months, and .58% for fifteen months. Based on this, we know that the first floating rate cash

flow is $1.04 million. To find the next cash flow, we must calculate a forward rate corresponding

to the difference between three and nine months. To do that, we calculate: (.0054)(.75) –

(.005)(.25), and divide this result by two to find the average. This gives a rate of .0056, and so

we use the following formula to determine the rate with semiannual compounding, and arrive at



28
     The information from this paragraph was found in Options, Futures, and other Derivatives, page 161.
a nearly identical answer: 2(e.(0056/2) – 1) = .005607843729. The cash outflow for the floating rate

payer is therefore $1.12 million at the second date, and using the same calculation for the third

date we get $1.28 million. Using the same discount factors as in the calculation using the

difference of bond prices, the present value for the exchange in three months is $39,950.03, the

present value for the exchange in nine months is $121,078.10, and the present value for the

exchange in fifteen months is $280,012.72. All of these values are in favor of the fixed rate

payer, and so the present net cash flow is the sum of all of these values, $441,010.85 in favor of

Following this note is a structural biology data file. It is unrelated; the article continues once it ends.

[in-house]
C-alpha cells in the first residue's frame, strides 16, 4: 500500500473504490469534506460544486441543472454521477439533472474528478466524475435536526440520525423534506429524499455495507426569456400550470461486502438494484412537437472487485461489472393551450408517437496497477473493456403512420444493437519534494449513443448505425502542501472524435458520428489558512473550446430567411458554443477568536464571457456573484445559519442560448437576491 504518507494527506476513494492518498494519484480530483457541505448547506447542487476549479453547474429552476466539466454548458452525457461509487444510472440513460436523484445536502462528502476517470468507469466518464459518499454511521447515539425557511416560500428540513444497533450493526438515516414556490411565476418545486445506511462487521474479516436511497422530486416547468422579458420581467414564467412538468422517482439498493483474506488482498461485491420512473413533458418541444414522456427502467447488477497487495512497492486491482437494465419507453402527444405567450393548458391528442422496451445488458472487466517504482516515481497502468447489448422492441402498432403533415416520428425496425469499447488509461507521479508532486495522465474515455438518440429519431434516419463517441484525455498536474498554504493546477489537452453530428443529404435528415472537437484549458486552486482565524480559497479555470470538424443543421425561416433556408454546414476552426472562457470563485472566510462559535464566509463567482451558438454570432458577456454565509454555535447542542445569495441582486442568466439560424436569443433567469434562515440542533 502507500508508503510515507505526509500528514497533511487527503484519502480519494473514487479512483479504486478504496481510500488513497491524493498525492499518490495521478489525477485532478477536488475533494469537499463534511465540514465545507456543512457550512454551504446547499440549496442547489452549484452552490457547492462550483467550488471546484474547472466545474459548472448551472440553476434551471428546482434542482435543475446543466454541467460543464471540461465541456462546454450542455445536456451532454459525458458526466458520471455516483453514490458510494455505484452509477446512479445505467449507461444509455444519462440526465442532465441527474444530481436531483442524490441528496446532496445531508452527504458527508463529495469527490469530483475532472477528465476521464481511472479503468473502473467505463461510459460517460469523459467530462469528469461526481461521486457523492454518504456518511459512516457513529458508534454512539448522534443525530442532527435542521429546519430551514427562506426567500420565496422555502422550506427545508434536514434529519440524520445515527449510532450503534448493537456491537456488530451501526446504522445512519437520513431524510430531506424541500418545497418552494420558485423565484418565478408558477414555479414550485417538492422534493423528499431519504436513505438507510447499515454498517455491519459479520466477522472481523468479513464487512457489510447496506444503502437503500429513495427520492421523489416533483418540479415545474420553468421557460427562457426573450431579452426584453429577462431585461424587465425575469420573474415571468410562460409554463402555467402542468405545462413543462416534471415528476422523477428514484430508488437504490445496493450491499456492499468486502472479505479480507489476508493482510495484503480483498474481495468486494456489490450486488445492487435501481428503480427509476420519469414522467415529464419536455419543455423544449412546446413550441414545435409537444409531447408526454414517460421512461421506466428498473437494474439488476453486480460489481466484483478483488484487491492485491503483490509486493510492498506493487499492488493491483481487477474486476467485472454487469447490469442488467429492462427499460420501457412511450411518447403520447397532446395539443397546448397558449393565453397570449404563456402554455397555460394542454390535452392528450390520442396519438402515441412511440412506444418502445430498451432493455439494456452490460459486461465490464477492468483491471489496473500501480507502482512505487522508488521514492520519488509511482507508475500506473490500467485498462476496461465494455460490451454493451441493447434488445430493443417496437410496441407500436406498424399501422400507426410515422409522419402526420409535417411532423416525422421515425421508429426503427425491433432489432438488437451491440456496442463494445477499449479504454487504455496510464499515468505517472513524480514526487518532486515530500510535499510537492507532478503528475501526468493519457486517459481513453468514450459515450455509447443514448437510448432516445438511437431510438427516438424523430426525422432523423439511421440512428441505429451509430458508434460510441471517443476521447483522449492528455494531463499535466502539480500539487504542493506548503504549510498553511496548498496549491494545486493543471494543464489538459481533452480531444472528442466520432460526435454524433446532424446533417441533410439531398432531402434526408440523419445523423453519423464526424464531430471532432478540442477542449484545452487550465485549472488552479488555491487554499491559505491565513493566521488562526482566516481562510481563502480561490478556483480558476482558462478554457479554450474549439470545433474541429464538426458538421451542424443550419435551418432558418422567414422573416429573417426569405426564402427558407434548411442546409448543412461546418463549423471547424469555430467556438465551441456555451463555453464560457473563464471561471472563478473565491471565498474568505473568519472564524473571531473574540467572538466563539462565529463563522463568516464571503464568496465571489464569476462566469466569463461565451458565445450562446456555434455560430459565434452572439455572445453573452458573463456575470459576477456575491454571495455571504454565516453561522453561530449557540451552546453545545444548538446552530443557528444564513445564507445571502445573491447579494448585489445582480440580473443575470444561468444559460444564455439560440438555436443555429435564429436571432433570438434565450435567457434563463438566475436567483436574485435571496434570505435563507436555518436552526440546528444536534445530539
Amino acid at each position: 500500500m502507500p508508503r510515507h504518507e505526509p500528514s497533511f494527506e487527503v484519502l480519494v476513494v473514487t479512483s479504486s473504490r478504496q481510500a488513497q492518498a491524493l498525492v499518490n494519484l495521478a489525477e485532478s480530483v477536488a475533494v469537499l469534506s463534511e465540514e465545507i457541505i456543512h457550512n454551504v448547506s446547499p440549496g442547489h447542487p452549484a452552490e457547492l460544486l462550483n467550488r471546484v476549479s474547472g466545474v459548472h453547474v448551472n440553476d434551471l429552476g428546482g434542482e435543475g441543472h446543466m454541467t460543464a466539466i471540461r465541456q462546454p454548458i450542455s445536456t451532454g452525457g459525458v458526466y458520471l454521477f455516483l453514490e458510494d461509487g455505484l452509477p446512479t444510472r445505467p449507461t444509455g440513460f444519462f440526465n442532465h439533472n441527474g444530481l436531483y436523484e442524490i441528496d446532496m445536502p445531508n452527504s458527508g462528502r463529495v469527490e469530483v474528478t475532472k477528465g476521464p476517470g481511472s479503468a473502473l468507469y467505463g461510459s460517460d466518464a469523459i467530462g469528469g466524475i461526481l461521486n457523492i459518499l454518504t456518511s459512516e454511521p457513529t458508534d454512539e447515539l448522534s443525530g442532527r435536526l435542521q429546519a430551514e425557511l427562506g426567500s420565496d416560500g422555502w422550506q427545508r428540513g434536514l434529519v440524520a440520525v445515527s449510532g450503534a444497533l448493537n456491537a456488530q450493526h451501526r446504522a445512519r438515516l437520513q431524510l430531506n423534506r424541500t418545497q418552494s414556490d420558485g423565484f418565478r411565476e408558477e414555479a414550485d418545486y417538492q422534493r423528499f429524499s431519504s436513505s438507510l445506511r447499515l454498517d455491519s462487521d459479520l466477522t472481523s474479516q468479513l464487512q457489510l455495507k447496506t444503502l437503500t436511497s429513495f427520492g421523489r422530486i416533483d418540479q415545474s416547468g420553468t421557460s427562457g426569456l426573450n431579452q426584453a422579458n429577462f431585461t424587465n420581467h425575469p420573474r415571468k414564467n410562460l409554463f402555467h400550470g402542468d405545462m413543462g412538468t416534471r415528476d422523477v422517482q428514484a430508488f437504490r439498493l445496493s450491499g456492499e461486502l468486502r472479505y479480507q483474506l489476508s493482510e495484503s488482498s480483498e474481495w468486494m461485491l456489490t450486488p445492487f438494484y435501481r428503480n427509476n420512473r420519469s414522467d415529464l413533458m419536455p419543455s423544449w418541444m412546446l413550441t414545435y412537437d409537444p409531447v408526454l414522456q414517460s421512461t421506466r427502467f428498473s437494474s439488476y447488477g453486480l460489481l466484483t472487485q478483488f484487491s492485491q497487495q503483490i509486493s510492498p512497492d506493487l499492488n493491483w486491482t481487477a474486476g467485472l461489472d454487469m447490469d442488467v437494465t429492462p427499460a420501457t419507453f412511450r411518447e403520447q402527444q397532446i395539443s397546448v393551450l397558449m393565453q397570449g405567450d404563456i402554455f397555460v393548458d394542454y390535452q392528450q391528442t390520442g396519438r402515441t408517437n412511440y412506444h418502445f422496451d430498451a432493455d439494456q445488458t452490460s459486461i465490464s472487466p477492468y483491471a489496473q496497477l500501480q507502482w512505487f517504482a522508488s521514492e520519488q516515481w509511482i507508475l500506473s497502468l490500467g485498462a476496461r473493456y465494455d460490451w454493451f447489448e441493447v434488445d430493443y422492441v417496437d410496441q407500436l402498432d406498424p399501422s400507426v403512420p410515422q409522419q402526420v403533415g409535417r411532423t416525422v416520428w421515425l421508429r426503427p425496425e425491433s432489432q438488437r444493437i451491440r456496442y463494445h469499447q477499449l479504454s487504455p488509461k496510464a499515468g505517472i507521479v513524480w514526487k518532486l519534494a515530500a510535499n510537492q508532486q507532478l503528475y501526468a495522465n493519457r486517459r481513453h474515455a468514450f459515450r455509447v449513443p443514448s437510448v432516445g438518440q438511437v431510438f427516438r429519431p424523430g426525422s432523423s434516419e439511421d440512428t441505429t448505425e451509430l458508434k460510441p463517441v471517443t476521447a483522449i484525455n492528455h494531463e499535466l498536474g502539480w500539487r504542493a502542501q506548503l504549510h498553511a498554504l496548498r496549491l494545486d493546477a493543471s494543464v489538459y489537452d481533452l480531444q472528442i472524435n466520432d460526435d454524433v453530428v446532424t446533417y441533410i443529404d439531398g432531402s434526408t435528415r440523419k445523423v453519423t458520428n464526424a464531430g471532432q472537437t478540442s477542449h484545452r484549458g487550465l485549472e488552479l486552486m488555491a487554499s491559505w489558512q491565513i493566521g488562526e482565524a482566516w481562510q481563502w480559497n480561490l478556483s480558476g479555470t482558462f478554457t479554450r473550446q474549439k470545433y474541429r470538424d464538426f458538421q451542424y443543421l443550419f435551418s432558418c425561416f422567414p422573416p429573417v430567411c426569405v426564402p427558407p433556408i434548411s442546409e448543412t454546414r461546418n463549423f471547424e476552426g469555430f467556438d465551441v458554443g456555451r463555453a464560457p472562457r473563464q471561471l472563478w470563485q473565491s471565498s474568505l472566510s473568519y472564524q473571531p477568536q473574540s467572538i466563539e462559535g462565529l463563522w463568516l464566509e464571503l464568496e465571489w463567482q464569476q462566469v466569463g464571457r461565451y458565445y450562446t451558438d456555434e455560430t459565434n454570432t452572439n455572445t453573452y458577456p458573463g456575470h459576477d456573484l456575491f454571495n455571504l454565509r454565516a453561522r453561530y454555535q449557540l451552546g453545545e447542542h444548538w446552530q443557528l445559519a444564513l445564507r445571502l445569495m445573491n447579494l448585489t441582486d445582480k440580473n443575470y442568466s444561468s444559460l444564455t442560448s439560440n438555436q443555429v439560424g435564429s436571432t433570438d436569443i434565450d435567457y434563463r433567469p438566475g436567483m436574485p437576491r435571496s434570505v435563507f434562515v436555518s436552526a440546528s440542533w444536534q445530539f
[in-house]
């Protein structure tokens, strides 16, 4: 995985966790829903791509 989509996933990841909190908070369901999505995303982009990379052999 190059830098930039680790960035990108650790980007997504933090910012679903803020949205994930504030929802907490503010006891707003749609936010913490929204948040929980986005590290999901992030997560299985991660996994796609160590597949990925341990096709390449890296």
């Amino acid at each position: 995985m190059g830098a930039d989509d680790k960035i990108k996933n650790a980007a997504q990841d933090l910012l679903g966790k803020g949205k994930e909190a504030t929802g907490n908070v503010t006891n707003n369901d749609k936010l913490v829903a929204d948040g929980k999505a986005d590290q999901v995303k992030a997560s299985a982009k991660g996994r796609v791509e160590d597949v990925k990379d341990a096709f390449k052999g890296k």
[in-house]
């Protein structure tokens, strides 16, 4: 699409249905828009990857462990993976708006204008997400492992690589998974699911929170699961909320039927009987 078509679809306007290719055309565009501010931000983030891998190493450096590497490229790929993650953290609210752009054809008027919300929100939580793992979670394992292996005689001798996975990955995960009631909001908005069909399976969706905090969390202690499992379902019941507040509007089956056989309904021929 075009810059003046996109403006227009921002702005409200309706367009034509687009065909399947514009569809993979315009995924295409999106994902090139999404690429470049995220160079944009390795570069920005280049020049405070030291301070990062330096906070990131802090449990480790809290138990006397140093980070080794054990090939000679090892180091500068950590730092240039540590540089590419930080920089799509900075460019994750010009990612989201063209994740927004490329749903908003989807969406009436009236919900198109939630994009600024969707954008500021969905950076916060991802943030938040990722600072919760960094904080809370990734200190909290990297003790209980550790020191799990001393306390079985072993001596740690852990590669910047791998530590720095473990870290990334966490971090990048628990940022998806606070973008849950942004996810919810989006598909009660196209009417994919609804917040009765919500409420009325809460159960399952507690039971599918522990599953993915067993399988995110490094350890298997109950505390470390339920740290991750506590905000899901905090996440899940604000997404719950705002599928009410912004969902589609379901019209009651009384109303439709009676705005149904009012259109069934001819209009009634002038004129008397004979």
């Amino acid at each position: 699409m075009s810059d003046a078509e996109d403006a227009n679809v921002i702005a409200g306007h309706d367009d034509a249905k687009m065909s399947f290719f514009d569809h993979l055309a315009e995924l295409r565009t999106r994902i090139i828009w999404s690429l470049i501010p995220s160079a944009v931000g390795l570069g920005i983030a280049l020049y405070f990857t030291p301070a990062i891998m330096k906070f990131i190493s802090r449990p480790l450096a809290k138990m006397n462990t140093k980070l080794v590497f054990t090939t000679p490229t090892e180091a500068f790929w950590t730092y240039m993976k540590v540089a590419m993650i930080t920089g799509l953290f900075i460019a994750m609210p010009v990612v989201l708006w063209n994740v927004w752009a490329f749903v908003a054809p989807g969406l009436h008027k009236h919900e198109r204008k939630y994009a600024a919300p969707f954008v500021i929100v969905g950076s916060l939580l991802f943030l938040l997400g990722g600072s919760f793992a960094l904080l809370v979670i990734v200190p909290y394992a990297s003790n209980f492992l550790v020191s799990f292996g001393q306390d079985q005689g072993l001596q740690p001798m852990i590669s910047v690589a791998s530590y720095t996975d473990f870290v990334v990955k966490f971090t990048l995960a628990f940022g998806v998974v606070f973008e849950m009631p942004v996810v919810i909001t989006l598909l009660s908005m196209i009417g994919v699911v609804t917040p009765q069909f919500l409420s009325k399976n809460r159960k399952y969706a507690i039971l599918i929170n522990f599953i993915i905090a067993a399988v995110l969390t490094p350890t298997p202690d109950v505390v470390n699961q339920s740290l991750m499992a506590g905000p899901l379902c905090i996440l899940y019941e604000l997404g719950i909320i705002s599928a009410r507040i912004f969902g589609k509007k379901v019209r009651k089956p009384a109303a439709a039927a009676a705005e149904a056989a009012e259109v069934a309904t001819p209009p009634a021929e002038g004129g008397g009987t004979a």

the fixed rate payer. At the outset of the interest rate swap the sum of the values of the forward

rate agreements would be zero since the swap has no worth technically, though the values of the

forward rate agreements themselves would not be zero.30

        Now, the focus of the paper will turn from swaps, interest rate derivatives, and interest

rate swaps to swaptions. Swaptions are options on swap contracts, specifically on interest rate

swaps. An option refers to the fact that one party pays a premium for the right to whether or not

they want to enter that contract at a certain specified date or perhaps multiple dates.31 This limits

the downside that party in the contract, since between entering the swaption and deciding

whether or not they would like to exercise, the underlying may have changed in a way that does

not favor the contract holder. The first swaption contract was created by William Lawton in